The Head of Northern Ireland’s Civil Service David Sterling has described a “moral responsibility” on the Secretary of State Karen Bradley to take action on proposed new legislation to compensate victims and survivors of historical institutional abuse in the absence of an Assembly.
In a move which could ultimately be viewed as implementing direct rule on Northern Ireland, Secretary of State Karen Bradley is set to come under increased pressure to bring legislation before parliament in early 2019, once draft legislation to compensate survivors and victims of institutional abuse has been concluded.
David Sterling opened a consultation on three pieces of draft legislation in November 2018, prepared in the absence of an Assembly. The legislation seeks to implement the compensation elements of recommendations made by Sir Anthony Hart two years ago following the conclusion of a public inquiry.
Hart had been tasked with investigating allegations of abuse and neglect in children’s residential homes from 1922 to 1995 and his recommendations were completed just weeks before the collapse of the Assembly in January 2017, meaning they could not be progressed.
Although the original terms of reference of Hart’s inquiry stated that it was for the Northern Ireland Executive to decide on what action to take with the recommendations, the prolonged absence of an Executive moved Sterling to task officials to carry out preparatory work on recommendations within the report that required statutory foundation.
The result is that the three pieces of legislation currently open to consultation until February 2019 are:
- a Bill for a Commissioner for Survivors of Institutional Childhood Abuse (COSICA);
- a Bill for an HIA Redress Board; and
- subordinate legislation dealing with the detail of compensation proposals.
The Bill for a Commissioner for Survivors of Institutional Childhood Abuse would create a commissioner, independent of government or involved institutions, to support victims and survivors. The draft legislation provides for an advisory panel, made up of HIA victims and survivors, to support the commissioner. The bill sets out the duties and powers of a commissioner, which notably exclude powers of enforcement. The main powers of the commissioner will be in the form of research, recommendation and advice.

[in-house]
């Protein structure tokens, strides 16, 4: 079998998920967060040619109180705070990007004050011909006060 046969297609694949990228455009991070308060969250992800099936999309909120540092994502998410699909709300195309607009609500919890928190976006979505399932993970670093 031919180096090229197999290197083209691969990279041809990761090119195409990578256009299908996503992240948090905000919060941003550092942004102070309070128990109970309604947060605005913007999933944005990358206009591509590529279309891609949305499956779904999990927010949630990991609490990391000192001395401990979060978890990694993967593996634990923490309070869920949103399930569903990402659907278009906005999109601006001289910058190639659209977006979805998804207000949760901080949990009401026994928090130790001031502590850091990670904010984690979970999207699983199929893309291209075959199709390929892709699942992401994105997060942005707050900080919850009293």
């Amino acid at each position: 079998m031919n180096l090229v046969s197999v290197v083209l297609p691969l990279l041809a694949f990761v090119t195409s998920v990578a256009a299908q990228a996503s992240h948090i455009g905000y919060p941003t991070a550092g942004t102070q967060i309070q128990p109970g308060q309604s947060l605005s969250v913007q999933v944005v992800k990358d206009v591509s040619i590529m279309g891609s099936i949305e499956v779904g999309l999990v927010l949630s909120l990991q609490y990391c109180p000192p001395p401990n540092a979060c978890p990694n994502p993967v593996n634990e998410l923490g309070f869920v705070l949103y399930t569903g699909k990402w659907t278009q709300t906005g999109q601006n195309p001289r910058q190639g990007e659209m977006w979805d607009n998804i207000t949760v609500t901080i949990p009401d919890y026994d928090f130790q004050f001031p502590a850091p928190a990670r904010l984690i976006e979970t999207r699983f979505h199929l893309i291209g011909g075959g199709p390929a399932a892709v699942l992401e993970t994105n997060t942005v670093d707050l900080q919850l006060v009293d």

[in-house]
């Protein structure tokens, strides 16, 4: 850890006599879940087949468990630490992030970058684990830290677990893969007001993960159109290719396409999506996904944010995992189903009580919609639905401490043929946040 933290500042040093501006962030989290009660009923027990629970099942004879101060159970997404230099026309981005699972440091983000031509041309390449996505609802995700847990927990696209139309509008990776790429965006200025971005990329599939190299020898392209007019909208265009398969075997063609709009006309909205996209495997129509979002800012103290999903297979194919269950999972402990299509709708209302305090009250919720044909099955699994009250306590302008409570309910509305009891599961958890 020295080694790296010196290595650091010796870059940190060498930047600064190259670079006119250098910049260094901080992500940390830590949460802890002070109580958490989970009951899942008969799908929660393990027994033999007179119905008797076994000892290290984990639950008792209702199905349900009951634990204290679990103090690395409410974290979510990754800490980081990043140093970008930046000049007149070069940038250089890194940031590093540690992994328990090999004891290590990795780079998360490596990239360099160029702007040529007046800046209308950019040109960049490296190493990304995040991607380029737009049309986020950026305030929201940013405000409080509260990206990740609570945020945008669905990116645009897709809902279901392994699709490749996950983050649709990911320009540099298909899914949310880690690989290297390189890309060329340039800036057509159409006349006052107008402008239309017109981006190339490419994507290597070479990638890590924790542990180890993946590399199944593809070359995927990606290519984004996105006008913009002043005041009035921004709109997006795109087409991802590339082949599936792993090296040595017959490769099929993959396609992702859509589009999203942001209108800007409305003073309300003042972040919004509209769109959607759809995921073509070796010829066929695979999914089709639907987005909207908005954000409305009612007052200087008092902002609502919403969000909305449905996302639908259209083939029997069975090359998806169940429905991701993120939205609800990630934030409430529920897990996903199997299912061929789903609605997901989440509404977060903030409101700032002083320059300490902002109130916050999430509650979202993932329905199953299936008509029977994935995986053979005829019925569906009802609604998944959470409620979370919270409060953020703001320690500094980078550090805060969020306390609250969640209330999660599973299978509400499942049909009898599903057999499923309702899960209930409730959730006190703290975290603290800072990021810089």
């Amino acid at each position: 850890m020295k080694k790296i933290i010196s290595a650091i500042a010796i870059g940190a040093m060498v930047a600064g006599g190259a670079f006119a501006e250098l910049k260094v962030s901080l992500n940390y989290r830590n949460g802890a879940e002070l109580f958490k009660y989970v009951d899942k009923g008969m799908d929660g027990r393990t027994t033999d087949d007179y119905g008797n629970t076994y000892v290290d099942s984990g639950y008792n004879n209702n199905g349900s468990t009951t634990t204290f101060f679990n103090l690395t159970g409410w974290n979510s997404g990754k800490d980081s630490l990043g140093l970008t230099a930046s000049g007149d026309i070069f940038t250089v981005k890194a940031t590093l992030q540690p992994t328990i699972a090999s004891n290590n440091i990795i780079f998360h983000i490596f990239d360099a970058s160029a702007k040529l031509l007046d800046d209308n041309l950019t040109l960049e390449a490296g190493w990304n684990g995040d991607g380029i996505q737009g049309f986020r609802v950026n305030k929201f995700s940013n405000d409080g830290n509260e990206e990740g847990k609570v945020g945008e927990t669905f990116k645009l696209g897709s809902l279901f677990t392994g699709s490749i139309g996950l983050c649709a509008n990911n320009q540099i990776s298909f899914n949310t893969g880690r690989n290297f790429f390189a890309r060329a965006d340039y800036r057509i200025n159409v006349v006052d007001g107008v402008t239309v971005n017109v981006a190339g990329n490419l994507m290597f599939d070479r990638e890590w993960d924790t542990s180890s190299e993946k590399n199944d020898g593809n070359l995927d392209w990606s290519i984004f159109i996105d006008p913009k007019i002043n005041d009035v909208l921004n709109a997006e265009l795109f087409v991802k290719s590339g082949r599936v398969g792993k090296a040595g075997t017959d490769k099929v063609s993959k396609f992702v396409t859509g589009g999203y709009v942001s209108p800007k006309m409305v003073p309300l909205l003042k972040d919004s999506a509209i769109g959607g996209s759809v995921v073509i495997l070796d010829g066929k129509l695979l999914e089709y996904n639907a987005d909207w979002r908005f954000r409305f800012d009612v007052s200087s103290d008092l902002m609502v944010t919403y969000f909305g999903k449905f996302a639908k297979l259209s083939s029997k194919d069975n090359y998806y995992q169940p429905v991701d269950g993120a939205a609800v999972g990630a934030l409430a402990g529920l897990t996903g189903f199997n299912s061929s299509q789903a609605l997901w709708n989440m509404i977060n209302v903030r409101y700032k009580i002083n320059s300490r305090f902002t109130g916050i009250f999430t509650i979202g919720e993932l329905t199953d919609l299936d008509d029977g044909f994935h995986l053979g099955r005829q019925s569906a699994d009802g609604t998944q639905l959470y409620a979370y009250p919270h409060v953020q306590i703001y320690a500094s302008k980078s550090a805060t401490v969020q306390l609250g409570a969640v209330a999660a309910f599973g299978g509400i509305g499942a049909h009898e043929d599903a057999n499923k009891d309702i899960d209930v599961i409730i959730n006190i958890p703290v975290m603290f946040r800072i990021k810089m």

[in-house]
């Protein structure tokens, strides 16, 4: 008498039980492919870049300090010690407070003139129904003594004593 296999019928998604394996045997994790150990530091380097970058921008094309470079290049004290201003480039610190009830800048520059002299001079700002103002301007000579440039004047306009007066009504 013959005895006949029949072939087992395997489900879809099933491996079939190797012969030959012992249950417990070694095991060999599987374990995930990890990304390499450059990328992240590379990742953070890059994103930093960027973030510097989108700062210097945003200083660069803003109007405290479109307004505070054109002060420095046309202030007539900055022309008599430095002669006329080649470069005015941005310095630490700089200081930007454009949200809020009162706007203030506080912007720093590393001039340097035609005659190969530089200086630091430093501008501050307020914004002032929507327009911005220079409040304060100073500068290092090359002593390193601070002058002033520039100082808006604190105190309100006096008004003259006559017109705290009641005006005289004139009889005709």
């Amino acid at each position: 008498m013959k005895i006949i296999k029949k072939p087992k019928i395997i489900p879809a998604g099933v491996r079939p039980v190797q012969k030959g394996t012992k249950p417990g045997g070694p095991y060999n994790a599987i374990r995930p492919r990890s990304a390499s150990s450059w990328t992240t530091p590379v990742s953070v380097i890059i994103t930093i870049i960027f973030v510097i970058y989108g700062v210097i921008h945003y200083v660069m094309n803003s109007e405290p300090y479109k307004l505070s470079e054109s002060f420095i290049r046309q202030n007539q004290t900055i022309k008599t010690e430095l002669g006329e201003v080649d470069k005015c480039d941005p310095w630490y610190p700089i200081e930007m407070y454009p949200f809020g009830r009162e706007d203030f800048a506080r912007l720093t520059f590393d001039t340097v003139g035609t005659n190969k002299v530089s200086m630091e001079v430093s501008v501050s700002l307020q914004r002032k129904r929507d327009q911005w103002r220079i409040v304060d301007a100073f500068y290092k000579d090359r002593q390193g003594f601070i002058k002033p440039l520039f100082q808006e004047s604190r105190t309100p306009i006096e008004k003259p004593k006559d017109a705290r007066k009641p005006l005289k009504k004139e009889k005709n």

The Bill for an HIA Redress Board provides for the creation of a Historical Institutional Abuse Redress Board, following Hart’s recommendation that such a board should be responsible for receiving and processing applications for, and making payments of, compensation. It also sets out the main criteria victims and survivors must meet to apply for compensation, namely that they “suffered abuse while a child and while resident in an institution in Northern Ireland at some time between 1922 and 1995 (both inclusive)”.
The subordinate legislation sets out, in detail, how the compensation scheme will operate, including the amount of compensation to be granted. The draft legislation reflects the recommendations by Hart, which outline a lump-sum payment of £7,500 for “anyone who, as a child, suffered abuse in an institution or institutions in Northern Ireland”. The board will have the power to award an additional amount where it is satisfied that the severity of the matters raised in the application justifies it, with a maximum of £72,500. There is also an outline of a payment of £20,00 to children sent to Australia under the Child Migrants Programme, applications in relation to someone who has died and children who lived in multiple institutions.